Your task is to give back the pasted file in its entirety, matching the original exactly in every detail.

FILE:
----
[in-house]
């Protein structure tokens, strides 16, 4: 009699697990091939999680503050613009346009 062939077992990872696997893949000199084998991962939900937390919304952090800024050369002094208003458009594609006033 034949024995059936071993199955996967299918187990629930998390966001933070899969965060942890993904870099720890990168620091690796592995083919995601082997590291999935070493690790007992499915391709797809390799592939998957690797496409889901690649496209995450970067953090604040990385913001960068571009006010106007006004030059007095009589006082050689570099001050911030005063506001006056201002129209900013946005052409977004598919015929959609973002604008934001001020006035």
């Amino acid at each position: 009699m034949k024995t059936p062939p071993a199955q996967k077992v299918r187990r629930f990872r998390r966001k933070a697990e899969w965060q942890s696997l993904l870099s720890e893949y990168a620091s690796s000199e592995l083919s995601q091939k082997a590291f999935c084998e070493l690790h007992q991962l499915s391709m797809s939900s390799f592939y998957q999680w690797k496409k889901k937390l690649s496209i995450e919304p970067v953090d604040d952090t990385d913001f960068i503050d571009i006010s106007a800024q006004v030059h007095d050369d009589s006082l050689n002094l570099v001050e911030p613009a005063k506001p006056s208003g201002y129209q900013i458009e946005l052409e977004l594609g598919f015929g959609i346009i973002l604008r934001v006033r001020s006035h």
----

[in-house]
């Protein structure tokens, strides 16, 4: 009699697990091939999680503050613009346009 062939077992990872696997893949000199084998991962939900937390919304952090800024050369002094208003458009594609006033 034949024995059936071993199955996967299918187990629930998390966001933070899969965060942890993904870099720890990168620091690796592995083919995601082997590291999935070493690790007992499915391709797809390799592939998957690797496409889901690649496209995450970067953090604040990385913001960068571009006010106007006004030059007095009589006082050689570099001050911030005063506001006056201002129209900013946005052409977004598919015929959609973002604008934001001020006035």
């Amino acid at each position: 009699m034949k024995t059936p062939p071993a199955q996967k077992v299918r187990r629930f990872r998390r966001k933070a697990e899969w965060q942890s696997l993904l870099s720890e893949y990168a620091s690796s000199e592995l083919s995601q091939k082997a590291f999935c084998e070493l690790h007992q991962l499915s391709m797809s939900s390799f592939y998957q999680w690797k496409k889901k937390l690649s496209i995450e919304p970067v953090d604040d952090t990385d913001f960068i503050d571009i006010s106007a800024q006004v030059h007095d050369d009589s006082l050689n002094l570099v001050e911030p613009a005063k506001p006056s208003g201002y129209q900013i458009e946005l052409e977004l594609g598919f015929g959609i346009i973002l604008r934001v006033r001020s006035h």